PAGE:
9. Popularity of LED Video Wall Control Software
In the past, organizations were hesitant to install light-emitting diode (LED) video walls due to limited pixel pitch. Similarly, previous LED video walls didn’t provide enough resolution in comparison to liquid crystal display (LCD) products of the same size.
However, the advent of mini- and micro-LED displays has created significantly higher pixel densities. Additionally, LED technologies offer longer lifespans than their LCD counterparts, and there are no seams (known as bezels) in the display canvas.
Here are a few other examples of why LED video walls are becoming increasingly popular in control room environments:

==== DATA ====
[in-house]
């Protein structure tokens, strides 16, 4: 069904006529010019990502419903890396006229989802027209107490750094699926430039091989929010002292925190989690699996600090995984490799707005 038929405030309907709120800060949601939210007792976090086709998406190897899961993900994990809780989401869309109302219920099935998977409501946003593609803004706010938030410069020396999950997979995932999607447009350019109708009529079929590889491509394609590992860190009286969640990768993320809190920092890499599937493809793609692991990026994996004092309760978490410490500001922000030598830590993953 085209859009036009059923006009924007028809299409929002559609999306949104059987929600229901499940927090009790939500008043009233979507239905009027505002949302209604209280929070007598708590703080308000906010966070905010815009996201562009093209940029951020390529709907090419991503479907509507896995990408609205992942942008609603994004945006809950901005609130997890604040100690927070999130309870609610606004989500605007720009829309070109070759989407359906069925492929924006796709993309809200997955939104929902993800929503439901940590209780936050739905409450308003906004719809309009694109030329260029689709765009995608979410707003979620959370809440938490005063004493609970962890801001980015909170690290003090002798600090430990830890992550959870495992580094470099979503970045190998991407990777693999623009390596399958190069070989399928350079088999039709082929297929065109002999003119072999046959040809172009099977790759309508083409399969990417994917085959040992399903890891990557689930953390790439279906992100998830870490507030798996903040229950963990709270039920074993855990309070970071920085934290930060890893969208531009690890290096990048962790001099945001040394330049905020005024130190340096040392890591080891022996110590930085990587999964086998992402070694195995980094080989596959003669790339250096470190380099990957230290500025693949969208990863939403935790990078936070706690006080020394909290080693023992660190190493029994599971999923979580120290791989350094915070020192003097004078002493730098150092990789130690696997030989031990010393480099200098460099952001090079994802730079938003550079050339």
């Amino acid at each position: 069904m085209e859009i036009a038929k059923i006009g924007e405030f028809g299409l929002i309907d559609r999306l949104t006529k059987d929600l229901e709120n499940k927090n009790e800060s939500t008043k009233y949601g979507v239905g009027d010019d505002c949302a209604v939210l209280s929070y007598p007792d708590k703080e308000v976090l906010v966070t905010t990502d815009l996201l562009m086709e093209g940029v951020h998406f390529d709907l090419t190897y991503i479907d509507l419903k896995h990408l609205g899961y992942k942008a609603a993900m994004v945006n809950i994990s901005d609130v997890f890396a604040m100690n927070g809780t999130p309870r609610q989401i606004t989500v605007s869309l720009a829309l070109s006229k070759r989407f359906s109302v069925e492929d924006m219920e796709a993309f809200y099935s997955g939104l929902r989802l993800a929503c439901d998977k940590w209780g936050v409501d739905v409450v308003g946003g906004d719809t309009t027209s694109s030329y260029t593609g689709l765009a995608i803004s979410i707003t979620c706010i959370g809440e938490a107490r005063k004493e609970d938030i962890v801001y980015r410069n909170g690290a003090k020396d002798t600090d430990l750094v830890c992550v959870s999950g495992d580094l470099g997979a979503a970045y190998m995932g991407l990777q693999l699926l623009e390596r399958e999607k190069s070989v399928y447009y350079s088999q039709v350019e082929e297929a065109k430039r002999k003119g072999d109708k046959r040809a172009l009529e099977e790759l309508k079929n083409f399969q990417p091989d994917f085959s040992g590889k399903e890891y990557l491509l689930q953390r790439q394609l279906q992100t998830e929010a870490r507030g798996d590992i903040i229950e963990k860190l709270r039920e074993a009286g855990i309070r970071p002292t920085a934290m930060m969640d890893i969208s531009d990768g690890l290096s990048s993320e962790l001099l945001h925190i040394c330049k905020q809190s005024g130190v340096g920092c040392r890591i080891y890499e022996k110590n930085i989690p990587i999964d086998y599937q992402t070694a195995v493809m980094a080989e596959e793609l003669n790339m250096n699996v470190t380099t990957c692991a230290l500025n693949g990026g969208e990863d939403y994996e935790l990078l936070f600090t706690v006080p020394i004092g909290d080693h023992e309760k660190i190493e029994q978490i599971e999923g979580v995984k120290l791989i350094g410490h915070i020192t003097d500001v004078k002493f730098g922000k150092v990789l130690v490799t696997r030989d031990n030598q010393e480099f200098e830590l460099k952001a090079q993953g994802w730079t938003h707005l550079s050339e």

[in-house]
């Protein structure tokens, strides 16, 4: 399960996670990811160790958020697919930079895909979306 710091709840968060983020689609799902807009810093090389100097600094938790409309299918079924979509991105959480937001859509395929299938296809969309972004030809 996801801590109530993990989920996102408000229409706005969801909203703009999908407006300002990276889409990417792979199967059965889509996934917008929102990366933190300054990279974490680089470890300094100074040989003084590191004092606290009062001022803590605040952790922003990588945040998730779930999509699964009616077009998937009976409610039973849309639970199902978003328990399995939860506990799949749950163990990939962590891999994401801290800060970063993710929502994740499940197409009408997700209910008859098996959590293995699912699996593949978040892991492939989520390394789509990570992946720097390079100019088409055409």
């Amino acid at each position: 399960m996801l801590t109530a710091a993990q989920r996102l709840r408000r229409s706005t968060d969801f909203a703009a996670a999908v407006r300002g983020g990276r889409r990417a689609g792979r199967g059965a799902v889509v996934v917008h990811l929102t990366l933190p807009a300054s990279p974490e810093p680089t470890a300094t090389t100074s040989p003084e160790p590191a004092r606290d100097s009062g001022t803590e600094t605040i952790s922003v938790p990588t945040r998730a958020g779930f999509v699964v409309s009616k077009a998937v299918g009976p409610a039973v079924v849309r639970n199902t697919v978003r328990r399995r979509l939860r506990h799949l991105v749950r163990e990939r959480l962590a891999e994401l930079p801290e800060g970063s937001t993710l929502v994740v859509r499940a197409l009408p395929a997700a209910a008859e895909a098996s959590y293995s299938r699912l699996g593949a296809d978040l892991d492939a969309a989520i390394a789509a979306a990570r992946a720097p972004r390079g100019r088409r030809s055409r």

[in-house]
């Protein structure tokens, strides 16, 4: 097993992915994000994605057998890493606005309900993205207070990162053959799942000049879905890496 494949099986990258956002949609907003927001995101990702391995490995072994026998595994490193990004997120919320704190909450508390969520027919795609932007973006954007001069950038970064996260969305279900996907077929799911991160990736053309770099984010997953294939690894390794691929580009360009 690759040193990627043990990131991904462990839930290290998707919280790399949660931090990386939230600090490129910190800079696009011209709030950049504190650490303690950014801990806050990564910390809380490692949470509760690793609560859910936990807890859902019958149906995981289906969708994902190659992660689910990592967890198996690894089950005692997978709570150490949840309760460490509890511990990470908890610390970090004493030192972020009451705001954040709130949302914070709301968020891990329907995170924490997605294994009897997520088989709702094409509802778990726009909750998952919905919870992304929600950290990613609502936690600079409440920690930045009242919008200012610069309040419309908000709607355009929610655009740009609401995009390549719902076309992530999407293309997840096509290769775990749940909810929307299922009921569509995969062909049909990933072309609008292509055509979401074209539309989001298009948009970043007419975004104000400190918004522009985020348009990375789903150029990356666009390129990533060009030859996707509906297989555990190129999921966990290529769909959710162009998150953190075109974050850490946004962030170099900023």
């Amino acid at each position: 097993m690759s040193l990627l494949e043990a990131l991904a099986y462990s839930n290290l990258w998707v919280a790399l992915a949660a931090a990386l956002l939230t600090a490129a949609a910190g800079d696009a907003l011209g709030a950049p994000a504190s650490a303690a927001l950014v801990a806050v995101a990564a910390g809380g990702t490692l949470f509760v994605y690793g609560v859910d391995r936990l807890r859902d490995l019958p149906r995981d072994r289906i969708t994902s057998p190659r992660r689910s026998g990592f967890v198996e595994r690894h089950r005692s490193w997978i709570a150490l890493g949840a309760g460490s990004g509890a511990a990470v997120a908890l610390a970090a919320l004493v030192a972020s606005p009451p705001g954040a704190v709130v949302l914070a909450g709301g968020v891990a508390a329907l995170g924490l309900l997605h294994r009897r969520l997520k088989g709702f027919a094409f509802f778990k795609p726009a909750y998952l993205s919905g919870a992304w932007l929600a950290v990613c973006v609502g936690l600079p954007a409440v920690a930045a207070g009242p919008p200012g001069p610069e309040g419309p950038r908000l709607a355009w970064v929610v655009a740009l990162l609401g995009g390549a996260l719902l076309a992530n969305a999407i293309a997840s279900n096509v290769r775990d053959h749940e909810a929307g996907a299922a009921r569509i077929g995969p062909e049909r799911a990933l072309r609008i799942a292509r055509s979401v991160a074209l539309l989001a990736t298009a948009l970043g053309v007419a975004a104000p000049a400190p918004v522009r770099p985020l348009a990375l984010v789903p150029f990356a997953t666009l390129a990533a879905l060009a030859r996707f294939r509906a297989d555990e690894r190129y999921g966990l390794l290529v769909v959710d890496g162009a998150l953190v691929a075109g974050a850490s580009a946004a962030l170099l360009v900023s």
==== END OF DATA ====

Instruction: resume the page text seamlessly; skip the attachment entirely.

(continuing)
- Offer up to 8K resolutions or more when integrated into your system.
- Screens can be arranged and molded into unconventional shapes, such as curved walls.
- Most convenient option in terms of serviceability.
- Don’t take up as much space as traditional projection systems.
- Operate effectively in well-lit environments, so you can use them in rooms with windows or other bright light sources.
- Ability to display extremely vivid imagery through the incorporation of high-dynamic-range (HDR) and quantum dot display (QLED).
Now that you’ve learned about control rooms of the future, it’s time to update your current space or design a new one from the ground up. Our experienced consultants are here to help you incorporate all of the latest trends and technologies to create a control room that supports your needs. Contact us today to get the conversation started.
This blog was originally published on 12/15/19 and updated on 12/15/21.